Quality materials come from reputable manufacturers who stand behind their goods, and there are varying types of similar products. For example, a manufacturer might sell three thicknesses of the “same” single-ply membrane, or the “same” asphaltic-based membrane with and without granule surfacing.
Roofs shouldn’t be viewed as mix-and-match components but as complete systems. Fire, wind and impact resistance are determined by testing, and tests developed by ASTM International, FM Global and Underwriters Laboratories are commonly used to classify roof systems. Component substitution may invalidate a roof’s classification. Chapter 15 of the International Building Code and Chapter 9 of the International Residential Code provide minimum requirements for roofs on commercial, industrial and residential structures.
Experienced and knowledgeable roofing contractors are important for a successful installation. Most manufacturers have authorized contractors who understand the nuances of installation for specific products. Following manufacturer recommendations for construction details is critical to long-term success and implementation of the warranty. If a designer provided a set of details for installation, an authorized contractor should follow them and be able to determine if there are conflicts between the manufacturer recommendation and design drawings.
Most states require a permit for re-roofing, and all states require one for new construction. Pulling a permit means the roof should be installed per code, but it doesn’t mean the building department will inspect the roof during installation. Often this is a resource issue for building departments. Using a roof consultant for quality assurance during design and installation can be beneficial.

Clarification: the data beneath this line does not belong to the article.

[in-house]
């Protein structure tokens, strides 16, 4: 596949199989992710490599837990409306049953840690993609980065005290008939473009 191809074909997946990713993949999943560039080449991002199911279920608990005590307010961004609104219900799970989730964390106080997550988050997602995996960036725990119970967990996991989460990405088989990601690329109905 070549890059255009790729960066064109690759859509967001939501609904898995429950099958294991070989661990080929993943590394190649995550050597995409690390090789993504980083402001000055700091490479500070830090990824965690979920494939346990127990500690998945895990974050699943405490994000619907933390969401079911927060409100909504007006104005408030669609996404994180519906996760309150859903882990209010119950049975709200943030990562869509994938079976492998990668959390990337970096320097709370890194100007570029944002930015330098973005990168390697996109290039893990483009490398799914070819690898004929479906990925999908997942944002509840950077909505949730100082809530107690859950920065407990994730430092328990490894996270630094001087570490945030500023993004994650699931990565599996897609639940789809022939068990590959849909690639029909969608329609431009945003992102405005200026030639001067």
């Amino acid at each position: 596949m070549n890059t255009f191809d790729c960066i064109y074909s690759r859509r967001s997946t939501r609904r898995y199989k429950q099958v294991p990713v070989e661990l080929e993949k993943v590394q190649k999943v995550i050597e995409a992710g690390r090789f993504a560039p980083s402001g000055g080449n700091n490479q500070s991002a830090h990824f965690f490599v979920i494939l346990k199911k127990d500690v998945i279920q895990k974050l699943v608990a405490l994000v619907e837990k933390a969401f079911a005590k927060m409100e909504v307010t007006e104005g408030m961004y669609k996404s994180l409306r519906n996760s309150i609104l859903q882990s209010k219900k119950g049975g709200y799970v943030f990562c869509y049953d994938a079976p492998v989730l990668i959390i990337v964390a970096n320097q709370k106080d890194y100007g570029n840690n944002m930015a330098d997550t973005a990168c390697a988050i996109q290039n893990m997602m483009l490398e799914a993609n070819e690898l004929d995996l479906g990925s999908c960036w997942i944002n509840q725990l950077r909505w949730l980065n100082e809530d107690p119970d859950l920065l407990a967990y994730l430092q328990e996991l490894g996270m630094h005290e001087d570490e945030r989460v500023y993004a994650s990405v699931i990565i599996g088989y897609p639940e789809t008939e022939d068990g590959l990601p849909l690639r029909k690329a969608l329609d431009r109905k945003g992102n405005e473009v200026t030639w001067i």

Roof maintenance is the responsibility of the building owner. A manufacturer can provide a long-term material warranty, and a contractor can provide a one- or two-year workmanship warranty; however, without regular biennial maintenance, warranties may be voided and long-term performance is often compromised.
A building owner is smart to establish a long-term service contract with the installing roof contractor. Regular maintenance often means finding and repairing small problems before they become large, expensive ones.
A building owner also controls who steps onto the roof. Non-roofing trades may unintentionally damage an existing roof or use it as a platform for work. Managing access limits unnecessary foot traffic and potential damage.
Is the lowest bid for roof replacement or a new build always the right choice? Considering life-cycle costs (annual cost of ownership) instead of initial costs often provides the most successful and cost-effective roof over its life.
Your roof system is a valuable asset and shouldn’t be taken for granted. Consider the four tenets of roofing with long-term emphasis on biennial maintenance.
James R. Kirby, AIA, is vice president of sustainability for the Center for Environmental Innovation in Roofing. The organization developed RoofPoint, a voluntary, consensus-based, green-rating system that provides building owners and designers with a means to select nonresidential roof systems based on energy and environmental benefits. RoofPoint offers a document that can be used during the design, procurement, installation and maintenance phases to help ensure a long-term performing roof system. For more information, visit www.roofpoint.org and www.roofingcenter.org.